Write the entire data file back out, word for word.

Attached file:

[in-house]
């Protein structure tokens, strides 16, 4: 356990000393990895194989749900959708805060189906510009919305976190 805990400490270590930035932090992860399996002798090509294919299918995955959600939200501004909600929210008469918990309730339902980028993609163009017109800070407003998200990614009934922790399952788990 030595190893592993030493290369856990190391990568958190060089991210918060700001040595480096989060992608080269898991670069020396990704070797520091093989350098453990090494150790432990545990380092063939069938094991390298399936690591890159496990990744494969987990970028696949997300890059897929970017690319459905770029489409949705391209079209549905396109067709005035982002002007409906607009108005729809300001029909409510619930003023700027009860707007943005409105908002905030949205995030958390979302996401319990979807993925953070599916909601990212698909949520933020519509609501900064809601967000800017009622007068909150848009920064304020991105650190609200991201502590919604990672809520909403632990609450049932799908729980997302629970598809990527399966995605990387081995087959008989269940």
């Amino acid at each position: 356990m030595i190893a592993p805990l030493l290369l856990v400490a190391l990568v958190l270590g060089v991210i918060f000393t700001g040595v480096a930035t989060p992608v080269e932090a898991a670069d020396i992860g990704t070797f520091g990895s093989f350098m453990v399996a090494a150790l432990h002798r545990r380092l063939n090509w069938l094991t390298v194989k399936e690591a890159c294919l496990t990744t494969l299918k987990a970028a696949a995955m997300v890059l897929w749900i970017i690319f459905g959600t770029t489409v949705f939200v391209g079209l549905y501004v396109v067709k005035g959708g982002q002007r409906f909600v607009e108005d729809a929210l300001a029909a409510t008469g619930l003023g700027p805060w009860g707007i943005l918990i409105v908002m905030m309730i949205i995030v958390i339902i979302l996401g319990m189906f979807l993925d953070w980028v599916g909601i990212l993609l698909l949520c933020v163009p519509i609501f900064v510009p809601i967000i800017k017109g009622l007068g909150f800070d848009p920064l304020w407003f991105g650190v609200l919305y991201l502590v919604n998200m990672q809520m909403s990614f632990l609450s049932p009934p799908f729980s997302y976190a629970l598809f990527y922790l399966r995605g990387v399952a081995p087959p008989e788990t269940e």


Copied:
[in-house]
């Protein structure tokens, strides 16, 4: 356990000393990895194989749900959708805060189906510009919305976190 805990400490270590930035932090992860399996002798090509294919299918995955959600939200501004909600929210008469918990309730339902980028993609163009017109800070407003998200990614009934922790399952788990 030595190893592993030493290369856990190391990568958190060089991210918060700001040595480096989060992608080269898991670069020396990704070797520091093989350098453990090494150790432990545990380092063939069938094991390298399936690591890159496990990744494969987990970028696949997300890059897929970017690319459905770029489409949705391209079209549905396109067709005035982002002007409906607009108005729809300001029909409510619930003023700027009860707007943005409105908002905030949205995030958390979302996401319990979807993925953070599916909601990212698909949520933020519509609501900064809601967000800017009622007068909150848009920064304020991105650190609200991201502590919604990672809520909403632990609450049932799908729980997302629970598809990527399966995605990387081995087959008989269940």
């Amino acid at each position: 356990m030595i190893a592993p805990l030493l290369l856990v400490a190391l990568v958190l270590g060089v991210i918060f000393t700001g040595v480096a930035t989060p992608v080269e932090a898991a670069d020396i992860g990704t070797f520091g990895s093989f350098m453990v399996a090494a150790l432990h002798r545990r380092l063939n090509w069938l094991t390298v194989k399936e690591a890159c294919l496990t990744t494969l299918k987990a970028a696949a995955m997300v890059l897929w749900i970017i690319f459905g959600t770029t489409v949705f939200v391209g079209l549905y501004v396109v067709k005035g959708g982002q002007r409906f909600v607009e108005d729809a929210l300001a029909a409510t008469g619930l003023g700027p805060w009860g707007i943005l918990i409105v908002m905030m309730i949205i995030v958390i339902i979302l996401g319990m189906f979807l993925d953070w980028v599916g909601i990212l993609l698909l949520c933020v163009p519509i609501f900064v510009p809601i967000i800017k017109g009622l007068g909150f800070d848009p920064l304020w407003f991105g650190v609200l919305y991201l502590v919604n998200m990672q809520m909403s990614f632990l609450s049932p009934p799908f729980s997302y976190a629970l598809f990527y922790l399966r995605g990387v399952a081995p087959p008989e788990t269940e």